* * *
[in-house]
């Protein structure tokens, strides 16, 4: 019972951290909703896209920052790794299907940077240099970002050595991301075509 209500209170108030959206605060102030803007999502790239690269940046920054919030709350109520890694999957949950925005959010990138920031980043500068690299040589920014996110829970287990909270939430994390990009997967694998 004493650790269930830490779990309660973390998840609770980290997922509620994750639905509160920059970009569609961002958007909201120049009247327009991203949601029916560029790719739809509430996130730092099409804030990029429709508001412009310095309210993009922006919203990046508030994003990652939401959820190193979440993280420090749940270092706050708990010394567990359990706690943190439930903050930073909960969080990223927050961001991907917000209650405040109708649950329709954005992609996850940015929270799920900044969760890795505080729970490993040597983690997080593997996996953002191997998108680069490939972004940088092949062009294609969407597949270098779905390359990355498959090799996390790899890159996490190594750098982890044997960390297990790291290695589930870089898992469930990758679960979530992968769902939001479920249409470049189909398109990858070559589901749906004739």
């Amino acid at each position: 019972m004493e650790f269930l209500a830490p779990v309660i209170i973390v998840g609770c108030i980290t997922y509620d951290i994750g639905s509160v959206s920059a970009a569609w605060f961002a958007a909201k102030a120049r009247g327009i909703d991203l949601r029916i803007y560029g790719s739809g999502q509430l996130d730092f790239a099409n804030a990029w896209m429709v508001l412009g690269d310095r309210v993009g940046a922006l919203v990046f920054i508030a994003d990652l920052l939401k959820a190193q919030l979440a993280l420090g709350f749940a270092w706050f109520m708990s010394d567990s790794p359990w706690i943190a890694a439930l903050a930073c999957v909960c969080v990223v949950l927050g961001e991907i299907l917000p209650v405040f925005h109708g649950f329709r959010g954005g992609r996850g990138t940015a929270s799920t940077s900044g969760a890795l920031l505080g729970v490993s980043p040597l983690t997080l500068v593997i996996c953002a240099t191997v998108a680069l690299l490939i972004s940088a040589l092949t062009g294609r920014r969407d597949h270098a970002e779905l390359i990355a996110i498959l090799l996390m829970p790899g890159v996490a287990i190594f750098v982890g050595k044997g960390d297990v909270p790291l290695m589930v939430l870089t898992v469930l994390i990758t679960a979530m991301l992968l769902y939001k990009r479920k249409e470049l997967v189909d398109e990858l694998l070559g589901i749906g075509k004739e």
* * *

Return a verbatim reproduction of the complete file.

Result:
[in-house]
């Protein structure tokens, strides 16, 4: 019972951290909703896209920052790794299907940077240099970002050595991301075509 209500209170108030959206605060102030803007999502790239690269940046920054919030709350109520890694999957949950925005959010990138920031980043500068690299040589920014996110829970287990909270939430994390990009997967694998 004493650790269930830490779990309660973390998840609770980290997922509620994750639905509160920059970009569609961002958007909201120049009247327009991203949601029916560029790719739809509430996130730092099409804030990029429709508001412009310095309210993009922006919203990046508030994003990652939401959820190193979440993280420090749940270092706050708990010394567990359990706690943190439930903050930073909960969080990223927050961001991907917000209650405040109708649950329709954005992609996850940015929270799920900044969760890795505080729970490993040597983690997080593997996996953002191997998108680069490939972004940088092949062009294609969407597949270098779905390359990355498959090799996390790899890159996490190594750098982890044997960390297990790291290695589930870089898992469930990758679960979530992968769902939001479920249409470049189909398109990858070559589901749906004739």
């Amino acid at each position: 019972m004493e650790f269930l209500a830490p779990v309660i209170i973390v998840g609770c108030i980290t997922y509620d951290i994750g639905s509160v959206s920059a970009a569609w605060f961002a958007a909201k102030a120049r009247g327009i909703d991203l949601r029916i803007y560029g790719s739809g999502q509430l996130d730092f790239a099409n804030a990029w896209m429709v508001l412009g690269d310095r309210v993009g940046a922006l919203v990046f920054i508030a994003d990652l920052l939401k959820a190193q919030l979440a993280l420090g709350f749940a270092w706050f109520m708990s010394d567990s790794p359990w706690i943190a890694a439930l903050a930073c999957v909960c969080v990223v949950l927050g961001e991907i299907l917000p209650v405040f925005h109708g649950f329709r959010g954005g992609r996850g990138t940015a929270s799920t940077s900044g969760a890795l920031l505080g729970v490993s980043p040597l983690t997080l500068v593997i996996c953002a240099t191997v998108a680069l690299l490939i972004s940088a040589l092949t062009g294609r920014r969407d597949h270098a970002e779905l390359i990355a996110i498959l090799l996390m829970p790899g890159v996490a287990i190594f750098v982890g050595k044997g960390d297990v909270p790291l290695m589930v939430l870089t898992v469930l994390i990758t679960a979530m991301l992968l769902y939001k990009r479920k249409e470049l997967v189909d398109e990858l694998l070559g589901i749906g075509k004739e």